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Review: Dominic Degavino's brilliant programme of German piano music at St Peter's Church

Dominic DegavinoDominic DegavinoDominic Degavino was the latest performer in this series of recitals by Brilliant Young International Musicians at St Peter’s Church - a programme of recitals now in its seventh year. 



Dominic grew up in Milton Keynes. He won a place at prestigious Chetham’s School, Manchester, and then studied at the Royal Northern School of Music - also in Manchester. He is currently studying with Charles Owen at the Guildhall School of Music in London.

As well as developing his career as a soloist, Dominic is both an active accompanist and an enthusiastic chamber music pianist. 

Dominic’s programme for the evening (January 24) was a range of very carefully selected German music.  The first half focused on music from the Age of Enlightenment - Bach and Haydn. The second half was from the a later period of German creativity - Robert Schumann and, from the very end of the Romantic period, Alban Berg’s only Piano Sonata, Opus 1.

The concert opened with JS Bach’s English Suite No 3 in G minor, written about 1715.  It is one of a set of six suites possibly written for an unknown but discriminating English nobleman. The popular G mInor suite opens with a tremendous prelude, relentless and dignified, illustrating Bach’s mastery of counterpoint. 

This is followed by the standard set of dances, familiar to eighteenth century ears. First comes the calm allemande, followed by a courante - a rapidly moving torrent of water. This makes way for a stately sarabande expressive and poignant, played almost like a recitative. 

Then comes a jaunty gavotte, interrupted with a musette, the only movement in a major key, cheerful and rustic in style. The final movement is a gigue, rollicking and breathless.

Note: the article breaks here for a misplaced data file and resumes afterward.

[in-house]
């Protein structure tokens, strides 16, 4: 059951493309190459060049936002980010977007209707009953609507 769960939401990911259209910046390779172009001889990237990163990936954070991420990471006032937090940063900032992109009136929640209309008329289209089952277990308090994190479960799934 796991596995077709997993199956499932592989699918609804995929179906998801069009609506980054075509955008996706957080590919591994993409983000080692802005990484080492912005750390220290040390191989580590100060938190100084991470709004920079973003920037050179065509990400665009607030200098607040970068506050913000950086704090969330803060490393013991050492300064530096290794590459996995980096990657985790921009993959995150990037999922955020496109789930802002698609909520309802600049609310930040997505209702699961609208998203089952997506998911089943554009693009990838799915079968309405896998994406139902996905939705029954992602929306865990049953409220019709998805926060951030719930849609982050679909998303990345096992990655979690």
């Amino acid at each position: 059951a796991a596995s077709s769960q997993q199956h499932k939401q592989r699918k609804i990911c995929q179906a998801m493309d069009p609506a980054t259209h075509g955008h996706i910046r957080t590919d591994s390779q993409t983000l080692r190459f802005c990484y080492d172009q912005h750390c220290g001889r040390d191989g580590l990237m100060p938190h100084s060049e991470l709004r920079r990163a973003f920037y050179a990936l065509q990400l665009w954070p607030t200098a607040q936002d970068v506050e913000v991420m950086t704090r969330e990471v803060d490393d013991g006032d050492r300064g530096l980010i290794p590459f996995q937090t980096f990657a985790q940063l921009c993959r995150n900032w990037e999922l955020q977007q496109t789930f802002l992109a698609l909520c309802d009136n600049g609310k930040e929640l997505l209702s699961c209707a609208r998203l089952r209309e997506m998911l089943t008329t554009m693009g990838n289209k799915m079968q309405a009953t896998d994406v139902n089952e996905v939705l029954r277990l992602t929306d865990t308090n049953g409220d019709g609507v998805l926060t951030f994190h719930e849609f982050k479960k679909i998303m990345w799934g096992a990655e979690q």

What a treat to hear these played with obvious empathy. With commendable technical skill, Dominic brought out the contrasting mood of each of these movements. There was lightness of touch, careful shading and elegance of phrasing as well as a memorable ferocity in the gigue.  The audience was delighted. 

This was followed by Joseph Haydn’s Sonata in E minor - an early work, dating from 1770. The first movement is built around a series of staccato arpeggios played largely in the left hand, while the second movement is more lyrical, with a highly ornamented theme in the right hand, played above a series of chords in the left hand. 

The final movement comes like a burst of sunshine - a glorious dashing rondo in which the theme appears repeatedly, but in both the minor and major keys before coming to a very abrupt end. Dominic played with faultless dexterity especially in the staccato sections. He very successfully brought out the unrestrained joy and light-heartedness - which characterises the piece. 

The second half opened with the Berg’s Piano Sonata No 1 . This was written in 1908, only a year after Berg began studying composition in Vienna with Arnold Schoenberg and must be one of the most accomplished ‘first published works’ ever heard. 

It is one continuous movement (Berg failed to find inspiration for any further movements). There are moments of grand Romantic gesture, worthy of Schumann, but tempered with a new musical language, which hints at the atonality associated with Schoenberg and the emerging Viennese school. 

At a first hearing, the work can seem impenetrable, but this was an intelligent performance, which highlighted the various note clusters or motifs that are frequently repeated, almost contrapuntally. Dominic highlighted the rich variety of tempi and dynamics which swirl thorough the piece before reaching a gentle and peaceful conclusion.

Dominic concluded his recital with one of the greatest piano works from the German Romantic period Robert Schumann’s Kreisleriana written in the 1830’s. Kapellmeister Kreisler is a fictitious character in a work by ETA Hoffman, the early nineteemth century German author of fantasy and ‘Gothick’ horror stories and inspiration for Offenbach’s Tales of Hoffman later in the century. 

Kreisler (seemingly like Hoffman himself)) was an eccentric, wild and solitary figure - the outsider who believes himself to be a misunderstood genius. Unstable perhaps, or, in modern terms manic depressive? 

There are seven movements which explore the huge range of emotions that such a person expresses. Some are slow and serious, others quixotic, like fluttering butterflies while others notably the last are filled with pure joy. It is a very ambitious work and technically very demanding. Dominic played with consummate skill, highlighting the huge mood swings from one piece to another. The audience was riveted.

It was a very fine evening's music.  By a brief introduction to each half, Dominic engaged successfully with the audience. While his radiant smile will be remembered with affection. May his career prosper!     

 

The next recital in this series will be given by the Tee Trio at St Peter's Church on Sunday, 24 February 2019 at 7.30pm.

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